All Scott has to do is ask and his really rather meritorious and above-mentioned complaint about quality filtering is, for practical purposes, alleviated.

    I'm not saying that the EXISTING network is perfect, but the original concept which contemplated a UNIFORM AND COHERENT NETWORK with 700 plus dedicated channels in the dot-com name space was and is sufficient to accommodate all content considered worthy by in all probability any brand name sponsor anywhere in the word that wants to sponsor quality content.

    Think of it as a Web-based PBS, with the difference bring that content creators work with their sponsors while the network itself is laissez faire in the sense that it anables connectivity in the rott zone but otherwise totally "hands off".

    Sure, content filtering raises questions about who decides what is the quality criterion that triggers the filter. The best I could come up with in the original design was the marketplace. Sleazy and meritless content presumably would not easily find sponsorship - as if, for example, I wanted to program a Howard Sern nudity festival on PBS and tried to find a sponsor.

    I admire Scott very much. And I also think his would an excellent voice to have present in the management of the network. Nonetheless, I do think on this occasion that Scott protests too much.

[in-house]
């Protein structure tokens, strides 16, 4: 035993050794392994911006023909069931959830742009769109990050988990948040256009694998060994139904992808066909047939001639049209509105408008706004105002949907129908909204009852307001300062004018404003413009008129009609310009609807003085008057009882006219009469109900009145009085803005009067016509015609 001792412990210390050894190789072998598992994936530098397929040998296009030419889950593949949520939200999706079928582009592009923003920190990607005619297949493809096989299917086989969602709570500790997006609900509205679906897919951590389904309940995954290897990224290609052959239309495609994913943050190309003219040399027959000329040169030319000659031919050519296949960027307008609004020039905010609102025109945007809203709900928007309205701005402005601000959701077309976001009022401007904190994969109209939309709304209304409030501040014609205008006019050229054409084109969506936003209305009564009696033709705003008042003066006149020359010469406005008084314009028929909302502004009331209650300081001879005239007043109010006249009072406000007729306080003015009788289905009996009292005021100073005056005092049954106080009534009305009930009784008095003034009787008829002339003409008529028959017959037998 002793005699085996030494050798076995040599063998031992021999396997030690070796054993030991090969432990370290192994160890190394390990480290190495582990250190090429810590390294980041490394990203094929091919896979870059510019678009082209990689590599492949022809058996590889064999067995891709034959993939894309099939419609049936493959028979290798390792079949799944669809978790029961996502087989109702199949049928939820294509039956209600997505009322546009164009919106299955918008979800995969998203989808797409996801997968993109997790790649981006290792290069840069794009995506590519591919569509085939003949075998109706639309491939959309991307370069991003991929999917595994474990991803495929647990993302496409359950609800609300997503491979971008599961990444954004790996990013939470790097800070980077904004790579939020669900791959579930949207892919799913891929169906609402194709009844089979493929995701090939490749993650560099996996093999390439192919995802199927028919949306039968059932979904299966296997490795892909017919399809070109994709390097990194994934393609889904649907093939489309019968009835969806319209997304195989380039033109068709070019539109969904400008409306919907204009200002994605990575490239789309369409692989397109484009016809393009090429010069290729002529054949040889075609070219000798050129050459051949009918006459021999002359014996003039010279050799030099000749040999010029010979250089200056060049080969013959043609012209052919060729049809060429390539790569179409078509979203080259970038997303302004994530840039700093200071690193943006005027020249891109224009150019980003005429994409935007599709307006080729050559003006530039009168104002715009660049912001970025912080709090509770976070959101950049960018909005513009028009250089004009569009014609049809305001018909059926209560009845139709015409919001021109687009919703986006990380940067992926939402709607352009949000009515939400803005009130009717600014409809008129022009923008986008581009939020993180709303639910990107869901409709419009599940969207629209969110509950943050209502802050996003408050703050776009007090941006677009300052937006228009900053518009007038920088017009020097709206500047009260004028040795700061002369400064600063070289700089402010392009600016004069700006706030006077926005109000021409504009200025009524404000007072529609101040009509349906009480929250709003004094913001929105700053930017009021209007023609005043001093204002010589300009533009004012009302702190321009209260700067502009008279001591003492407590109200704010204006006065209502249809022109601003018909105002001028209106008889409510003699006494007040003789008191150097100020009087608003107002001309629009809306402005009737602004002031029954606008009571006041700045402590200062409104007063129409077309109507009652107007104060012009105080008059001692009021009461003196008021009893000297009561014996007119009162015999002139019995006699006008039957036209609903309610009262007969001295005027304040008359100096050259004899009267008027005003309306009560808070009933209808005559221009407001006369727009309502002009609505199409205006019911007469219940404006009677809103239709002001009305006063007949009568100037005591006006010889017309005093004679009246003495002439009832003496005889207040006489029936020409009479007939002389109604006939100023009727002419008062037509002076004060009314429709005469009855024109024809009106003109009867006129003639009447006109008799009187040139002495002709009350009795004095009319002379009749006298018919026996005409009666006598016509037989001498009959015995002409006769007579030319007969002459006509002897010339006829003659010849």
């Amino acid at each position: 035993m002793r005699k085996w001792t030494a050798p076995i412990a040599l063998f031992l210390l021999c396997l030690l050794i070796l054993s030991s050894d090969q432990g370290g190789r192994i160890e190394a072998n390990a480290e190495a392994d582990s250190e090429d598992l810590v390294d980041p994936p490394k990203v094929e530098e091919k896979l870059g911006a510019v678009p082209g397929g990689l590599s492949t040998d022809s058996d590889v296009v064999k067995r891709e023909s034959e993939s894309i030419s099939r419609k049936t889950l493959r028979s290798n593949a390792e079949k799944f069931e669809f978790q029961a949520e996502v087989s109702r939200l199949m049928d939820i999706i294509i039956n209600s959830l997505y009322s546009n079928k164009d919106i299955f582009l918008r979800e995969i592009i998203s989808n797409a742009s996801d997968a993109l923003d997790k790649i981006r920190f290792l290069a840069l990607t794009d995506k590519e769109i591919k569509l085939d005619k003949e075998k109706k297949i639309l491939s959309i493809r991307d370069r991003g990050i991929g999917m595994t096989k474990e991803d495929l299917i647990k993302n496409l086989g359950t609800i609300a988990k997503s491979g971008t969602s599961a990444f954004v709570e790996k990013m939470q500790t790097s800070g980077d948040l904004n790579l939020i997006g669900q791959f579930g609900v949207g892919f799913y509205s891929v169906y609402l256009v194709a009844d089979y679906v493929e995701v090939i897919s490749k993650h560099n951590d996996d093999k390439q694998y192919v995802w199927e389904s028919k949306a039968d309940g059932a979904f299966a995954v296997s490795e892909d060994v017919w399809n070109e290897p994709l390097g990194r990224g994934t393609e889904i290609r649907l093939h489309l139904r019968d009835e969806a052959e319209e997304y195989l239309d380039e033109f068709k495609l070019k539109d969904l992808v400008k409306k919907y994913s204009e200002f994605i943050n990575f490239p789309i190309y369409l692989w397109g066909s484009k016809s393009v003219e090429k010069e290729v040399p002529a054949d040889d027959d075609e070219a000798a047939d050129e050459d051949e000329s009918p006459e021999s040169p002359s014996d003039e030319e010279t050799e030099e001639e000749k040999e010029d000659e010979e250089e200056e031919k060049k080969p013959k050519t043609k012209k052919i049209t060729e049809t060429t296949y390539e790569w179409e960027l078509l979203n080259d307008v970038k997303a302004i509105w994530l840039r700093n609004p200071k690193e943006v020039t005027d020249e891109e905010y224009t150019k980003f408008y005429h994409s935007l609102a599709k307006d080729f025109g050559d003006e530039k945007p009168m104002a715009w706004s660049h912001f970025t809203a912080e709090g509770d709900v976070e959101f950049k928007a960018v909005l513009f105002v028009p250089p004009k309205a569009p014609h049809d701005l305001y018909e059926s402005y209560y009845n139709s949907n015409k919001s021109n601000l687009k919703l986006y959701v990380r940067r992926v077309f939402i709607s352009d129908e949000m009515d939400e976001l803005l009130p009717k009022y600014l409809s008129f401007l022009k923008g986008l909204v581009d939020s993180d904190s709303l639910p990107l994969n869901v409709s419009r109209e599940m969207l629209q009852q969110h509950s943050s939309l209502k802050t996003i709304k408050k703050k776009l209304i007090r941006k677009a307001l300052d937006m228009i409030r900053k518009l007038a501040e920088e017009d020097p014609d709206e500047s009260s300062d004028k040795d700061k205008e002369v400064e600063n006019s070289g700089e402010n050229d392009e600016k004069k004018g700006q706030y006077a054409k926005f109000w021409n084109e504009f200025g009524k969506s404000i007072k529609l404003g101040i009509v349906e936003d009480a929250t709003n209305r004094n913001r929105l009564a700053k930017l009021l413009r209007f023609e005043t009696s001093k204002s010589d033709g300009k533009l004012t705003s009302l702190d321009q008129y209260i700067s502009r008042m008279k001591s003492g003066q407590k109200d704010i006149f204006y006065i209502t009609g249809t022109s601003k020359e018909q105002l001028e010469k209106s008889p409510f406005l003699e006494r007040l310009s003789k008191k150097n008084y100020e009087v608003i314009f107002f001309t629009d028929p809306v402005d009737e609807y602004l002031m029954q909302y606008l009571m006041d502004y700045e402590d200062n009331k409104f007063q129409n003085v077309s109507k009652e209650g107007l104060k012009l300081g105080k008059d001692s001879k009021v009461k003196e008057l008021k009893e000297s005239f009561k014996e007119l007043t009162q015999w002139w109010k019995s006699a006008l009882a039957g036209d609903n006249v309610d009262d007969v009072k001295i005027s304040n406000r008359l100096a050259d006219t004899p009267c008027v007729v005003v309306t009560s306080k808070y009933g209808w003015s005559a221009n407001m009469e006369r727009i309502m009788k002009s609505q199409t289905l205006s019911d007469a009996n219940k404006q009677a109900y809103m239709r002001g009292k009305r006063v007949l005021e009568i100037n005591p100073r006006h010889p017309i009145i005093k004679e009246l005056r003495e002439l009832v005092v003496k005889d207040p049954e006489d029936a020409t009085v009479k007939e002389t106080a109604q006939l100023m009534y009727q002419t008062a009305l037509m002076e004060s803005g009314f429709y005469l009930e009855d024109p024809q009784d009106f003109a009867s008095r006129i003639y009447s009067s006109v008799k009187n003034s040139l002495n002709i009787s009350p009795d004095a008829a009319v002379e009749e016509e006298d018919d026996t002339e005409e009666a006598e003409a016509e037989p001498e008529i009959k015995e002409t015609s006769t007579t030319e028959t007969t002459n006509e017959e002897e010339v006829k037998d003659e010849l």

• The problem is the metrics being used to define success. Number of posts? Page Views? These are not metrics built to last in publishing 2.0 let alone 3.0.

    One we start to look at outcome based metrics to quantify and redefine what success means to advertisers this all gets sorted out.

  • M

    I think a policy change like this can also mean that mroe bloggers will have to hustle to make more connections, network, sell themselves outside their online contributions. I know a lot of bloggers focus as much on relationships with real people who can swap links or just help sell the blogger. I don't know whether that's good or bad for content. Or whether that's fair to other bloggers who may not have the personalities to network with real, live people.